The first vaccine ever to protect against Malaria, RTS,S/AS01 - is in the final stages of trial. The vaccine offers up to 4 years of protection from malaria, and a booster dose of the RTS,S vaccine given 18 months later, confers prolonged protection.From trials, greater benefits were noted in young children 5 to 17 months old than in infants.
The vaccine was developed for use in countries such as Guinea, Sierra Leone and Liberia, where malaria is estimated to kill around 1,300 children every day.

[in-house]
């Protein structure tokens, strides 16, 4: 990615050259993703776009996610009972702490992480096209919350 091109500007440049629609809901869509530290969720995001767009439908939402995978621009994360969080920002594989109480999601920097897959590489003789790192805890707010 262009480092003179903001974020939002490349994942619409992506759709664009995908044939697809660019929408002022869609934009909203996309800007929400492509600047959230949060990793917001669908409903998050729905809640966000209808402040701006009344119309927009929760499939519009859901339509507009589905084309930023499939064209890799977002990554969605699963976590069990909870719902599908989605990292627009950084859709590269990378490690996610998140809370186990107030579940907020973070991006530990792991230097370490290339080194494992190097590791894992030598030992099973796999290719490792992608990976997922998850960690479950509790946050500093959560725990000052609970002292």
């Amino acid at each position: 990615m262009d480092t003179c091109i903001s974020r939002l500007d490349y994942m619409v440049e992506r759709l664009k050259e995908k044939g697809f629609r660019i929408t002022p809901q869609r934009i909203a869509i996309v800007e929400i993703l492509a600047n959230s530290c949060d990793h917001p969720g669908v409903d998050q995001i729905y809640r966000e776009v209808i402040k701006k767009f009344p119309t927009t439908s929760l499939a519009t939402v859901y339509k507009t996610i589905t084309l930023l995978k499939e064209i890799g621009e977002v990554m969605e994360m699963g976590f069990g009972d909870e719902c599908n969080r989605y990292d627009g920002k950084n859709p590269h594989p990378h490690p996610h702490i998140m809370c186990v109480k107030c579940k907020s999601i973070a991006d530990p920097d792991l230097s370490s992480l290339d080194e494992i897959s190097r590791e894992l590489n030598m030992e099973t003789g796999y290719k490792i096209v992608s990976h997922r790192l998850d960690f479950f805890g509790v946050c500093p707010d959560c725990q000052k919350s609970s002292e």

However, the researchers found that meningitis was more common among the children that received the RTS,S/AS01 vaccine (21 children) than among those receiving the control vaccine (just one child), as were convulsions.
The World Health Organization (WHO) is yet to determine if the vaccine will be added to the immunization schedule for children.